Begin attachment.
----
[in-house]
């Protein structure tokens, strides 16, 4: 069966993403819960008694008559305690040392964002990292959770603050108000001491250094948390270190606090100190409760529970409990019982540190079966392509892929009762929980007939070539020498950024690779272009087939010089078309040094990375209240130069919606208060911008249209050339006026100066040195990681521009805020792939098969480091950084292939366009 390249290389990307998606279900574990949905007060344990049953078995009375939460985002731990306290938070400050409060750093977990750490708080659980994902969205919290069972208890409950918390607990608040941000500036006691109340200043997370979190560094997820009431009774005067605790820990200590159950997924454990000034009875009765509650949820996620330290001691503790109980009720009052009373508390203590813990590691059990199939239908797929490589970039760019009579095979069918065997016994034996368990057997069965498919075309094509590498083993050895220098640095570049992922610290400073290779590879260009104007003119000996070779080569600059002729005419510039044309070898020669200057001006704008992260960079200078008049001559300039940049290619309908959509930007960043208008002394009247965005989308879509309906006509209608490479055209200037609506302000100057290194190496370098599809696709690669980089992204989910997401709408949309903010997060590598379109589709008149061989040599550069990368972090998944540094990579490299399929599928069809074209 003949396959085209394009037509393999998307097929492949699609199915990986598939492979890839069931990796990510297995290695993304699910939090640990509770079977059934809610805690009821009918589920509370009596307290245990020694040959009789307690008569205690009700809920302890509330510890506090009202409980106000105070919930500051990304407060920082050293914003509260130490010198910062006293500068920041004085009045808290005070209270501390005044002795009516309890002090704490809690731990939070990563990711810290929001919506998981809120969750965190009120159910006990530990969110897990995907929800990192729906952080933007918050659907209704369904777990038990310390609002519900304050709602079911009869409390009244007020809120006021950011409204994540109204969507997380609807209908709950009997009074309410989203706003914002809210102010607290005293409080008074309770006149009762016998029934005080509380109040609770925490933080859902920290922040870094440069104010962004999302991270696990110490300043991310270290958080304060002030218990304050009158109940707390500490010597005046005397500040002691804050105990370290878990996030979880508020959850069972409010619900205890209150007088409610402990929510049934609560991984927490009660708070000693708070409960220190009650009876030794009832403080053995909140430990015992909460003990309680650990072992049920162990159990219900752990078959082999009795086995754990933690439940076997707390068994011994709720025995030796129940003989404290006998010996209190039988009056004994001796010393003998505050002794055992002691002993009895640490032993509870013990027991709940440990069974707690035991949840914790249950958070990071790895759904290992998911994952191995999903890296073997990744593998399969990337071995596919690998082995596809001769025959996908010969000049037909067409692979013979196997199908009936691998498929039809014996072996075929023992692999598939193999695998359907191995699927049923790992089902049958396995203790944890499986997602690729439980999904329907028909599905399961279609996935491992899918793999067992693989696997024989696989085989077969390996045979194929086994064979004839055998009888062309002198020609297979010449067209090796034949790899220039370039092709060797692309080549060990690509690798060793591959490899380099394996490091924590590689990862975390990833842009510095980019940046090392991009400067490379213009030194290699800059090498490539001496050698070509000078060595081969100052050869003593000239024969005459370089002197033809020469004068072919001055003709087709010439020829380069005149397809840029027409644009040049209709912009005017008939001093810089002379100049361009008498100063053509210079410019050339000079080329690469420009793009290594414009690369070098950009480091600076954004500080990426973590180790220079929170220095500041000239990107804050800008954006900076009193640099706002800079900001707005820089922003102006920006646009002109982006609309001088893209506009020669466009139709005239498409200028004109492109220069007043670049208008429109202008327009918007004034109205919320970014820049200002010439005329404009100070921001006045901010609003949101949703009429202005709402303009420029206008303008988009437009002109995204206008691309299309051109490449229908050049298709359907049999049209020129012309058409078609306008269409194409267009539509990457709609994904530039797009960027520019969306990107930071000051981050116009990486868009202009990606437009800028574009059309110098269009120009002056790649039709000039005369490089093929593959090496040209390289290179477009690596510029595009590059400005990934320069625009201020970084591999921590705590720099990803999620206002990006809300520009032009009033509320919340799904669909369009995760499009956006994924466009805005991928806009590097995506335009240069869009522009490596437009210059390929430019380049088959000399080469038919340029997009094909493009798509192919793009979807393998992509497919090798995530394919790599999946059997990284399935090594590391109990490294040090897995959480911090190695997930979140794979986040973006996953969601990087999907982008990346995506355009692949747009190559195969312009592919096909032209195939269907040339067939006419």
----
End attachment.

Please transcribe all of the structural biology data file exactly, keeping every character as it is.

[in-house]
């Protein structure tokens, strides 16, 4: 069966993403819960008694008559305690040392964002990292959770603050108000001491250094948390270190606090100190409760529970409990019982540190079966392509892929009762929980007939070539020498950024690779272009087939010089078309040094990375209240130069919606208060911008249209050339006026100066040195990681521009805020792939098969480091950084292939366009 390249290389990307998606279900574990949905007060344990049953078995009375939460985002731990306290938070400050409060750093977990750490708080659980994902969205919290069972208890409950918390607990608040941000500036006691109340200043997370979190560094997820009431009774005067605790820990200590159950997924454990000034009875009765509650949820996620330290001691503790109980009720009052009373508390203590813990590691059990199939239908797929490589970039760019009579095979069918065997016994034996368990057997069965498919075309094509590498083993050895220098640095570049992922610290400073290779590879260009104007003119000996070779080569600059002729005419510039044309070898020669200057001006704008992260960079200078008049001559300039940049290619309908959509930007960043208008002394009247965005989308879509309906006509209608490479055209200037609506302000100057290194190496370098599809696709690669980089992204989910997401709408949309903010997060590598379109589709008149061989040599550069990368972090998944540094990579490299399929599928069809074209 003949396959085209394009037509393999998307097929492949699609199915990986598939492979890839069931990796990510297995290695993304699910939090640990509770079977059934809610805690009821009918589920509370009596307290245990020694040959009789307690008569205690009700809920302890509330510890506090009202409980106000105070919930500051990304407060920082050293914003509260130490010198910062006293500068920041004085009045808290005070209270501390005044002795009516309890002090704490809690731990939070990563990711810290929001919506998981809120969750965190009120159910006990530990969110897990995907929800990192729906952080933007918050659907209704369904777990038990310390609002519900304050709602079911009869409390009244007020809120006021950011409204994540109204969507997380609807209908709950009997009074309410989203706003914002809210102010607290005293409080008074309770006149009762016998029934005080509380109040609770925490933080859902920290922040870094440069104010962004999302991270696990110490300043991310270290958080304060002030218990304050009158109940707390500490010597005046005397500040002691804050105990370290878990996030979880508020959850069972409010619900205890209150007088409610402990929510049934609560991984927490009660708070000693708070409960220190009650009876030794009832403080053995909140430990015992909460003990309680650990072992049920162990159990219900752990078959082999009795086995754990933690439940076997707390068994011994709720025995030796129940003989404290006998010996209190039988009056004994001796010393003998505050002794055992002691002993009895640490032993509870013990027991709940440990069974707690035991949840914790249950958070990071790895759904290992998911994952191995999903890296073997990744593998399969990337071995596919690998082995596809001769025959996908010969000049037909067409692979013979196997199908009936691998498929039809014996072996075929023992692999598939193999695998359907191995699927049923790992089902049958396995203790944890499986997602690729439980999904329907028909599905399961279609996935491992899918793999067992693989696997024989696989085989077969390996045979194929086994064979004839055998009888062309002198020609297979010449067209090796034949790899220039370039092709060797692309080549060990690509690798060793591959490899380099394996490091924590590689990862975390990833842009510095980019940046090392991009400067490379213009030194290699800059090498490539001496050698070509000078060595081969100052050869003593000239024969005459370089002197033809020469004068072919001055003709087709010439020829380069005149397809840029027409644009040049209709912009005017008939001093810089002379100049361009008498100063053509210079410019050339000079080329690469420009793009290594414009690369070098950009480091600076954004500080990426973590180790220079929170220095500041000239990107804050800008954006900076009193640099706002800079900001707005820089922003102006920006646009002109982006609309001088893209506009020669466009139709005239498409200028004109492109220069007043670049208008429109202008327009918007004034109205919320970014820049200002010439005329404009100070921001006045901010609003949101949703009429202005709402303009420029206008303008988009437009002109995204206008691309299309051109490449229908050049298709359907049999049209020129012309058409078609306008269409194409267009539509990457709609994904530039797009960027520019969306990107930071000051981050116009990486868009202009990606437009800028574009059309110098269009120009002056790649039709000039005369490089093929593959090496040209390289290179477009690596510029595009590059400005990934320069625009201020970084591999921590705590720099990803999620206002990006809300520009032009009033509320919340799904669909369009995760499009956006994924466009805005991928806009590097995506335009240069869009522009490596437009210059390929430019380049088959000399080469038919340029997009094909493009798509192919793009979807393998992509497919090798995530394919790599999946059997990284399935090594590391109990490294040090897995959480911090190695997930979140794979986040973006996953969601990087999907982008990346995506355009692949747009190559195969312009592919096909032209195939269907040339067939006419």